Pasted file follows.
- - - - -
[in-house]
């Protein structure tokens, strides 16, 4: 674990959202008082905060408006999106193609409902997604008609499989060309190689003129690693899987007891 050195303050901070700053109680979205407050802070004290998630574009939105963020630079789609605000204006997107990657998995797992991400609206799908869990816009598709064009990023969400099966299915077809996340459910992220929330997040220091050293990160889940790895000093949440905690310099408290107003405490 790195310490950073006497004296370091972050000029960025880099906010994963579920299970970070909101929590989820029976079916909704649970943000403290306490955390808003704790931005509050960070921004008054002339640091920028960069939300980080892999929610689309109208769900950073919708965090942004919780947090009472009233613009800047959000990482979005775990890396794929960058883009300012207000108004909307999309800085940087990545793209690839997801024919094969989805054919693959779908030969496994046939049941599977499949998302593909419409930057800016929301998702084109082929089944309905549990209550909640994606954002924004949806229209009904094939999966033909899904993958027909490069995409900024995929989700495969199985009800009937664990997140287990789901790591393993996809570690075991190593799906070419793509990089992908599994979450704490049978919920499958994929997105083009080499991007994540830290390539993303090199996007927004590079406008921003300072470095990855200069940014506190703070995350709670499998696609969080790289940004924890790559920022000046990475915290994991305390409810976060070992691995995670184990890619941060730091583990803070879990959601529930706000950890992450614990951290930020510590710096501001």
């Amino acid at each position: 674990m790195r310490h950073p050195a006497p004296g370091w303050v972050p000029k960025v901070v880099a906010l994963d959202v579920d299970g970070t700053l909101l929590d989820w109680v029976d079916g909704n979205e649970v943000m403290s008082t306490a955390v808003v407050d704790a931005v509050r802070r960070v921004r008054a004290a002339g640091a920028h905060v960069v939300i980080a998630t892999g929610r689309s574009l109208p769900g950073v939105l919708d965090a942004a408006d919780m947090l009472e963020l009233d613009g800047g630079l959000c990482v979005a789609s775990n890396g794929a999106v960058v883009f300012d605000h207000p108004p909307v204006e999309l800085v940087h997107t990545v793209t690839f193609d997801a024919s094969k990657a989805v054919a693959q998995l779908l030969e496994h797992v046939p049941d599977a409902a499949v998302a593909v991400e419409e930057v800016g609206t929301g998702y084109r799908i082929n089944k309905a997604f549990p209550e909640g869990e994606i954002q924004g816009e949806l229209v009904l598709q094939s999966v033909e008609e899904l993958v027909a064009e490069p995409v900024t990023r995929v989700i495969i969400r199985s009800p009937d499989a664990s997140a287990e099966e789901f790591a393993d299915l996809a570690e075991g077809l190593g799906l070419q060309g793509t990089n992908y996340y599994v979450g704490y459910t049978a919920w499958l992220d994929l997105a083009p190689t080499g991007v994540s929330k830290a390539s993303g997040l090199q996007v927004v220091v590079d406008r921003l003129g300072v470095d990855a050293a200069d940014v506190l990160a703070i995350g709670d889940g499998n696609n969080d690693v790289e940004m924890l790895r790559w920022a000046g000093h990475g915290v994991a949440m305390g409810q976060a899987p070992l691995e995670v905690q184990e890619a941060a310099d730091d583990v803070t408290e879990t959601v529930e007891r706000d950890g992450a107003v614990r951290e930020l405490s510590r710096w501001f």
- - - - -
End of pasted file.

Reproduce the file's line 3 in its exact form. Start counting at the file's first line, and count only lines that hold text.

């Amino acid at each position: 674990m790195r310490h950073p050195a006497p004296g370091w303050v972050p000029k960025v901070v880099a906010l994963d959202v579920d299970g970070t700053l909101l929590d989820w109680v029976d079916g909704n979205e649970v943000m403290s008082t306490a955390v808003v407050d704790a931005v509050r802070r960070v921004r008054a004290a002339g640091a920028h905060v960069v939300i980080a998630t892999g929610r689309s574009l109208p769900g950073v939105l919708d965090a942004a408006d919780m947090l009472e963020l009233d613009g800047g630079l959000c990482v979005a789609s775990n890396g794929a999106v960058v883009f300012d605000h207000p108004p909307v204006e999309l800085v940087h997107t990545v793209t690839f193609d997801a024919s094969k990657a989805v054919a693959q998995l779908l030969e496994h797992v046939p049941d599977a409902a499949v998302a593909v991400e419409e930057v800016g609206t929301g998702y084109r799908i082929n089944k309905a997604f549990p209550e909640g869990e994606i954002q924004g816009e949806l229209v009904l598709q094939s999966v033909e008609e899904l993958v027909a064009e490069p995409v900024t990023r995929v989700i495969i969400r199985s009800p009937d499989a664990s997140a287990e099966e789901f790591a393993d299915l996809a570690e075991g077809l190593g799906l070419q060309g793509t990089n992908y996340y599994v979450g704490y459910t049978a919920w499958l992220d994929l997105a083009p190689t080499g991007v994540s929330k830290a390539s993303g997040l090199q996007v927004v220091v590079d406008r921003l003129g300072v470095d990855a050293a200069d940014v506190l990160a703070i995350g709670d889940g499998n696609n969080d690693v790289e940004m924890l790895r790559w920022a000046g000093h990475g915290v994991a949440m305390g409810q976060a899987p070992l691995e995670v905690q184990e890619a941060a310099d730091d583990v803070t408290e879990t959601v529930e007891r706000d950890g992450a107003v614990r951290e930020l405490s510590r710096w501001f």